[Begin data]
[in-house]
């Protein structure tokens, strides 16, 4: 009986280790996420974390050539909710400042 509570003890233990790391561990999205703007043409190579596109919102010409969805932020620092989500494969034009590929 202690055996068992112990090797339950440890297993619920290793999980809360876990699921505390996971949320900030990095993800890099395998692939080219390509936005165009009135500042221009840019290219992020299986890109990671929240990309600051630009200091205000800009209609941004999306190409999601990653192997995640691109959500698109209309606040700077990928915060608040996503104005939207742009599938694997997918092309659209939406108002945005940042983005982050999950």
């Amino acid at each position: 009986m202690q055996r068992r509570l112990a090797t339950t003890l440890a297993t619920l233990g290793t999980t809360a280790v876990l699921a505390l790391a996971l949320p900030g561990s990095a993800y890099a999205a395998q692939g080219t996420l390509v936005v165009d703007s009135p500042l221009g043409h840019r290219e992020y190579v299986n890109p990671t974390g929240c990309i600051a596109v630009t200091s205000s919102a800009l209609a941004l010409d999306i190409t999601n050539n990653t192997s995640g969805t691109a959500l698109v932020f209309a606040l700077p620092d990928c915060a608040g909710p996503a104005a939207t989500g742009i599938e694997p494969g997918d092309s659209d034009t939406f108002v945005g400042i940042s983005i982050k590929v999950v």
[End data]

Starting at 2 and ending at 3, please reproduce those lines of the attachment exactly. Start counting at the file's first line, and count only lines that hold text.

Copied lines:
């Protein structure tokens, strides 16, 4: 009986280790996420974390050539909710400042 509570003890233990790391561990999205703007043409190579596109919102010409969805932020620092989500494969034009590929 202690055996068992112990090797339950440890297993619920290793999980809360876990699921505390996971949320900030990095993800890099395998692939080219390509936005165009009135500042221009840019290219992020299986890109990671929240990309600051630009200091205000800009209609941004999306190409999601990653192997995640691109959500698109209309606040700077990928915060608040996503104005939207742009599938694997997918092309659209939406108002945005940042983005982050999950």
């Amino acid at each position: 009986m202690q055996r068992r509570l112990a090797t339950t003890l440890a297993t619920l233990g290793t999980t809360a280790v876990l699921a505390l790391a996971l949320p900030g561990s990095a993800y890099a999205a395998q692939g080219t996420l390509v936005v165009d703007s009135p500042l221009g043409h840019r290219e992020y190579v299986n890109p990671t974390g929240c990309i600051a596109v630009t200091s205000s919102a800009l209609a941004l010409d999306i190409t999601n050539n990653t192997s995640g969805t691109a959500l698109v932020f209309a606040l700077p620092d990928c915060a608040g909710p996503a104005a939207t989500g742009i599938e694997p494969g997918d092309s659209d034009t939406f108002v945005g400042i940042s983005i982050k590929v999950v």